Sunday Poem

My Father-in-law at Twenty

when mother-in-law is in China
father-in-law will take off his shirt
unwire the ancestral wok from the ancestral nail
mix salt and steam and cigarette ash into the fried rice
he learned to make in London.

in London when he was twenty
standing by a snowy statue in Trafalgar Square
someone taking black and white woman
in an expensive white hat.

he handsome in a dark suit
speaking dishwater English yet
the way he held his cigarette
the way he leaned towards her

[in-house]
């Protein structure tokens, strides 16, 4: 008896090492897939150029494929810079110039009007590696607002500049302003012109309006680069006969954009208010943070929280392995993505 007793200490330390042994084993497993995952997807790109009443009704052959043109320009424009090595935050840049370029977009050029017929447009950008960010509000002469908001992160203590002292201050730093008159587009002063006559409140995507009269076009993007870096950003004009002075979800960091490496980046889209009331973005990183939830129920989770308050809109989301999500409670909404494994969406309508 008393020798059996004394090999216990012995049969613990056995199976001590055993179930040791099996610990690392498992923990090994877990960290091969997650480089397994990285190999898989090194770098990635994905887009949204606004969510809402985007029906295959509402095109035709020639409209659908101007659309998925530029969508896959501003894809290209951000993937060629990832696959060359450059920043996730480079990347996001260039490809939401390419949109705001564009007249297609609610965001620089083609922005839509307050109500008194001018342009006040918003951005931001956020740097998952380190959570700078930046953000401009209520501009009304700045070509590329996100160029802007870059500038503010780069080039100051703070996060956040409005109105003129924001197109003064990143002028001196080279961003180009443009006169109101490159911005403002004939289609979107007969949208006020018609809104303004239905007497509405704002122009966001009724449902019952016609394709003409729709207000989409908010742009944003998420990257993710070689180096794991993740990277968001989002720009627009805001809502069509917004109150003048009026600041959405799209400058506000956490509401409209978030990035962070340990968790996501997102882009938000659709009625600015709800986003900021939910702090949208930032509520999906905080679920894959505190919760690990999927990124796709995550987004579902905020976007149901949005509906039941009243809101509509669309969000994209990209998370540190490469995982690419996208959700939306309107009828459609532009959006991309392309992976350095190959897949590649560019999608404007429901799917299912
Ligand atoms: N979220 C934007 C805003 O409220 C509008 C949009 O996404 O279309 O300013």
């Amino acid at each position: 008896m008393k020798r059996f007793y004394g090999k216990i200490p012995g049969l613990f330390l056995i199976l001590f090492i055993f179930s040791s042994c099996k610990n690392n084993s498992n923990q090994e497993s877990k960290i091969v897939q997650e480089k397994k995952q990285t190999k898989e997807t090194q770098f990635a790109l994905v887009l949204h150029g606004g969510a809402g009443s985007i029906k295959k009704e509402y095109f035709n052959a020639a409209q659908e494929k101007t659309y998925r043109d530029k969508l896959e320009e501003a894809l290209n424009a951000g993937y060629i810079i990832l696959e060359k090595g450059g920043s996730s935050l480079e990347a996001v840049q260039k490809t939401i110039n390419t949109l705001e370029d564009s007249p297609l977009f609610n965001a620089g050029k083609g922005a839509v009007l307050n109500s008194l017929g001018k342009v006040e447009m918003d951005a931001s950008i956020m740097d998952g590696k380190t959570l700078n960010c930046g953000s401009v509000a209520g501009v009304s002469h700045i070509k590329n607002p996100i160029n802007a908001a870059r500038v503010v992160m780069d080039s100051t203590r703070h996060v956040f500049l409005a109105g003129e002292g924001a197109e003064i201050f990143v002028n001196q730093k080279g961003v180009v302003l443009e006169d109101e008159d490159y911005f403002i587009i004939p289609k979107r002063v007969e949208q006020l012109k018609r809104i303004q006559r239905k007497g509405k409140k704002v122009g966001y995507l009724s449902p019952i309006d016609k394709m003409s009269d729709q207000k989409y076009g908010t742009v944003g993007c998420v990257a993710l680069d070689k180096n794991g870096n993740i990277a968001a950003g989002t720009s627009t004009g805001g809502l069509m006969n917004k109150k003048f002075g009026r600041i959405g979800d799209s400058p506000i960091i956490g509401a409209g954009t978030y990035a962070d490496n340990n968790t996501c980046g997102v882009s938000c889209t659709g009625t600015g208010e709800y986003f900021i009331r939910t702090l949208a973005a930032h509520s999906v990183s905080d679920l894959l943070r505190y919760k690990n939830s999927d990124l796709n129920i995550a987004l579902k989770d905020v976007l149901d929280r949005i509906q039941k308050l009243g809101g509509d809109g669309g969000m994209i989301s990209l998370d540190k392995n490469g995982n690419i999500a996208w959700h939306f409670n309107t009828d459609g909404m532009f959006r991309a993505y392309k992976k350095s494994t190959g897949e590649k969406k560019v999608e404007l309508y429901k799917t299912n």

dismissed the camera the cold
the woman must have understood.

I have seen those pictures
my wife knows where they are hid
and he once told me when others were in bed
how on the ship from Hong Kong to London
there was more than one fistfight with gweilo
except when the ship stopped in Egypt
a ceasefire to see the Sphinx

he has lost the photos, he says,
checking his heart,
blowing smoke away from me,
too long ago.

for my father-in-law at twenty
the sands of Egypt spicy under his feet
fists bloodied against condensation
stacks of unwashed dishes awaiting his arrival in London
and a mysterious white woman
smiling at him from under an expensive white hat
the riddles of the Sphinx must once have seemed
no more difficult than striking a match on ice.

by Timothy Kaiser
from Yuan Yang, Vol.1